Baltic Approaches D+12 (21 July, 1987) Part II


Throughout the morning, and afternoon Soviet efforts to mislead and confuse NATO and the Swedes continued. Military deception has always been more of an artform than a doctrine for the Soviet military. The present goal was to sell the notion that an amphibious-airborne operation was aimed at Sweden, not Denmark. The constricted geography of Baltic presented a challenge given the close proximity of Denmark, and Sweden to the Warsaw Pact nations on the Baltic. Opportunities for deception were potentially limited, narrowing the margin of error for the Soviets.

The limited number of air attacks were concentrated against Swedish military targets on Gotland. Bunge Airbase, and coastal missile batteries received the most attention. Soviet, and East German commando teams that infiltrated the island days earlier now went to work, detonating bombs in the small villages near potential landing beaches, and raiding radar sites. As this was going on, radio traffic on channels known to be susceptible to NATO and Swedish listening posts indicated Soviet, East German, and Polish units were in the final stages of preparation for an invasion of the Swedish island of Gotland, and possibly even the southern coast of the Swedish mainland.

Sweden’s military leaders were not entirely convinced their nation was the target of the coming attack. Their political masters, however, were on the verge of panic as more and more alarming reports were presented to them. In any case, prudent measures needed to be taken. It was assumed the enemy attack was coming north across the Baltic, and the Swedish military was ordered to prepare accordingly.

NATO had its own reservations about Sweden being the Soviet objective. At Karup COMBALTAP’s intelligence chief and his staff continued to analyze the information coming in. By the middle of the afternoon the odds were six to five and pick ‘em whether the coming Soviet attack would be aimed at Sweden or Denmark. As it stood, the attack could go in either direction. The only solid intelligence NATO had was that preparations were indeed underway and entering the final stage. A team of Danish Frogmen monitoring the East German port of Wismar reported the loading of amphibious assault ships. Other NATO special operations teams spread along the enemy’s Baltic coast reported similar scenes.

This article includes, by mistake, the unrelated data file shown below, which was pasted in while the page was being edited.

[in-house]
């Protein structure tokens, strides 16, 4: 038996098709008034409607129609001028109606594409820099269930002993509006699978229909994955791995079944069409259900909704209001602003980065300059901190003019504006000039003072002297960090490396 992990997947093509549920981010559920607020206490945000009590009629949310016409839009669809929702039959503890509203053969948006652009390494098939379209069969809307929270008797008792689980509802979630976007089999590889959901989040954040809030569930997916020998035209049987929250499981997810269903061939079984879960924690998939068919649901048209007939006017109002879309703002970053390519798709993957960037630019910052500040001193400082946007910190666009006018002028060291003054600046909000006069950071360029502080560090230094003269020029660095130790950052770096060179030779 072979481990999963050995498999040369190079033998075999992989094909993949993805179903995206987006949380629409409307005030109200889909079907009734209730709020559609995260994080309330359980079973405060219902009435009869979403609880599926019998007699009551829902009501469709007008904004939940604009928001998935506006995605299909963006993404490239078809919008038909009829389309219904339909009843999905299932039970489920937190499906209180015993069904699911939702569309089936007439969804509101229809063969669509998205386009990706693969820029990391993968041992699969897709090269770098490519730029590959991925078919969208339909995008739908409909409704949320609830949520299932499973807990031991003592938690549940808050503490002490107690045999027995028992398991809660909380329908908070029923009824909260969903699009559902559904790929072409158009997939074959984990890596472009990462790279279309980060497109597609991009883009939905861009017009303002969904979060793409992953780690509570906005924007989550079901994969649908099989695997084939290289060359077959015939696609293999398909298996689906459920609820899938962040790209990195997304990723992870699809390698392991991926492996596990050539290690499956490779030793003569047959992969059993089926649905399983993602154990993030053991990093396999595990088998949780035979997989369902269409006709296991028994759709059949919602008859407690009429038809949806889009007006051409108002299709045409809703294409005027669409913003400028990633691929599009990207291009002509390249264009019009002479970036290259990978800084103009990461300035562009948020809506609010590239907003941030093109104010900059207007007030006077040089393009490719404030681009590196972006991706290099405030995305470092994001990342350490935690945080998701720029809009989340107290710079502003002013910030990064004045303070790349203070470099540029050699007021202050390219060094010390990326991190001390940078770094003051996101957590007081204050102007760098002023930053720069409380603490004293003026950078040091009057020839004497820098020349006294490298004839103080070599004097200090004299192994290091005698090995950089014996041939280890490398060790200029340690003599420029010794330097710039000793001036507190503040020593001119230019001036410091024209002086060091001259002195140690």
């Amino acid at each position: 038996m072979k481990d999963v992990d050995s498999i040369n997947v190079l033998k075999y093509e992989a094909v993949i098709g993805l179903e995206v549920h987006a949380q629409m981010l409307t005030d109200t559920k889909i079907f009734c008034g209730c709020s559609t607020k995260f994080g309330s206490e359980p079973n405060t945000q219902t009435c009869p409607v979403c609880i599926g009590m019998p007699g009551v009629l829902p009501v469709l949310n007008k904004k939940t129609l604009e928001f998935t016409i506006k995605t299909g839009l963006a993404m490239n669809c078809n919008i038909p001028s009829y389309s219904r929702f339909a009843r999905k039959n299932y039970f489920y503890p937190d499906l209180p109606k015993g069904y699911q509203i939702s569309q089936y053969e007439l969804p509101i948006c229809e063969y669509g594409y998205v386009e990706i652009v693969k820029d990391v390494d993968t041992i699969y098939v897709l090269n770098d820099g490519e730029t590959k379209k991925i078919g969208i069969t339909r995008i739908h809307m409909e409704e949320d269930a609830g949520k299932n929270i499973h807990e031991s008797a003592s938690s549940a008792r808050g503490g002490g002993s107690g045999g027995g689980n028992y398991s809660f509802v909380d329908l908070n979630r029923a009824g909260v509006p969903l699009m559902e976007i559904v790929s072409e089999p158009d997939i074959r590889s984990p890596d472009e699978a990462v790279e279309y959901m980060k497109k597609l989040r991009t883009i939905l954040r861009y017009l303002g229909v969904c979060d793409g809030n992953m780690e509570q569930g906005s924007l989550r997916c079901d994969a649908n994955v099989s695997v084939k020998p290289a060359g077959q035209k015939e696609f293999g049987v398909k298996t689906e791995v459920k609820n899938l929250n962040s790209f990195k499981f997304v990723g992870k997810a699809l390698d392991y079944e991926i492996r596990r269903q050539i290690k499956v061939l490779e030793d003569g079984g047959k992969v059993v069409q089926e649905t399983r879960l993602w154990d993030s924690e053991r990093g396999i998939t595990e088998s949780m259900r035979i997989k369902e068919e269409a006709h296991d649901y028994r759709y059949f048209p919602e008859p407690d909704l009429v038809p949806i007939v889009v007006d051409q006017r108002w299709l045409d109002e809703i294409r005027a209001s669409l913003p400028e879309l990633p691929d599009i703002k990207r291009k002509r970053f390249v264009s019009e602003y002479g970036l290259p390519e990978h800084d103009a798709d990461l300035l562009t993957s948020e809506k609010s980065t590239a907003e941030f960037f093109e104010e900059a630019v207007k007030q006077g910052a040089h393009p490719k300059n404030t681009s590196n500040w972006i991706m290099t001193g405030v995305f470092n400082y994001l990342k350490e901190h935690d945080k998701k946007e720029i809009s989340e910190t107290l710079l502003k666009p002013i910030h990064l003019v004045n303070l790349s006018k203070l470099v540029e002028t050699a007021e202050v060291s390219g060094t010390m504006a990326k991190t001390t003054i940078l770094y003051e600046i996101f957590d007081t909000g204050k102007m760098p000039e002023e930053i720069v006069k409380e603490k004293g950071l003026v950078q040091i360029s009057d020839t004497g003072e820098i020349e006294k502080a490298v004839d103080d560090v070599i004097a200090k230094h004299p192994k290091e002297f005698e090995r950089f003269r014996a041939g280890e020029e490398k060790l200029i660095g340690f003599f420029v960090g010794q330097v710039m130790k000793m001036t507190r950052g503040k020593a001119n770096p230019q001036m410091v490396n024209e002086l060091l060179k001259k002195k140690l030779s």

Like the Swedes, COMBALTAP continued to move forward on the assumption Denmark, and the Baltic Approaches were the enemy’s true objective. For the first time in the war, Allied Naval Forces Baltic Approaches (NAVBALTAP) assumed the role of the main NATO defense against a major Warsaw Pact attack. Although NATO and Pact navies had been dueling on and off since the opening hour of hostilities, the main event was yet to come. The Danish and West German navies were now almost entirely at sea. Fast attack craft squadrons from the two nations were moving away from the Danish coast, as diesel-powered submarines positioned themselves to detect, and attack enemy surface groups if they made their way west towards Denmark. Mine countermeasure vessels were sent out to search for new minefields that could’ve been laid by Soviet subs, and Danish coastal Harpoon anti-ship missile batteries took up positions near the coastline of Zealand.


Author’s Note: I ran late with posting this entry and it’s a bit short. I’ll wrap up Baltic Approaches D+12 and post Tuesday afternoon. Then we move to the Central Front. 😊


2 Replies to “Baltic Approaches D+12 (21 July, 1987) Part II”

  1. Great stuff – looking forward to that last entry. I bet there’s some stories amongst those teams emplaced along the Baltic coastline…

    Liked by 1 person

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